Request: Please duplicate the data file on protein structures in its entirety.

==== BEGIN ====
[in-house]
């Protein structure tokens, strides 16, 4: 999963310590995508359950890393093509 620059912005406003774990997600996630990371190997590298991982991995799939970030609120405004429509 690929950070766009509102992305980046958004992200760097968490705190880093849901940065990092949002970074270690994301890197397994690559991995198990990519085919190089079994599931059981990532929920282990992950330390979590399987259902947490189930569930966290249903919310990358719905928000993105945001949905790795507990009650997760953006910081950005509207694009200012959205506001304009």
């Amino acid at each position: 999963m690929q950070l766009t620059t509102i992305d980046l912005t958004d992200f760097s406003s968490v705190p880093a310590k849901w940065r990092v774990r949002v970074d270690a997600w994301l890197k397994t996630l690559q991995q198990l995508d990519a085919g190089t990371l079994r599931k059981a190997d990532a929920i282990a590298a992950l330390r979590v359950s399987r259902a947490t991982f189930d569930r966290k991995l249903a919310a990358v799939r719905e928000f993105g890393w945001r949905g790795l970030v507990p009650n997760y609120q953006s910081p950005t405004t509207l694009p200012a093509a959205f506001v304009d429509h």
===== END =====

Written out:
[in-house]
């Protein structure tokens, strides 16, 4: 999963310590995508359950890393093509 620059912005406003774990997600996630990371190997590298991982991995799939970030609120405004429509 690929950070766009509102992305980046958004992200760097968490705190880093849901940065990092949002970074270690994301890197397994690559991995198990990519085919190089079994599931059981990532929920282990992950330390979590399987259902947490189930569930966290249903919310990358719905928000993105945001949905790795507990009650997760953006910081950005509207694009200012959205506001304009």
């Amino acid at each position: 999963m690929q950070l766009t620059t509102i992305d980046l912005t958004d992200f760097s406003s968490v705190p880093a310590k849901w940065r990092v774990r949002v970074d270690a997600w994301l890197k397994t996630l690559q991995q198990l995508d990519a085919g190089t990371l079994r599931k059981a190997d990532a929920i282990a590298a992950l330390r979590v359950s399987r259902a947490t991982f189930d569930r966290k991995l249903a919310a990358v799939r719905e928000f993105g890393w945001r949905g790795l970030v507990p009650n997760y609120q953006s910081p950005t405004t509207l694009p200012a093509a959205f506001v304009d429509h």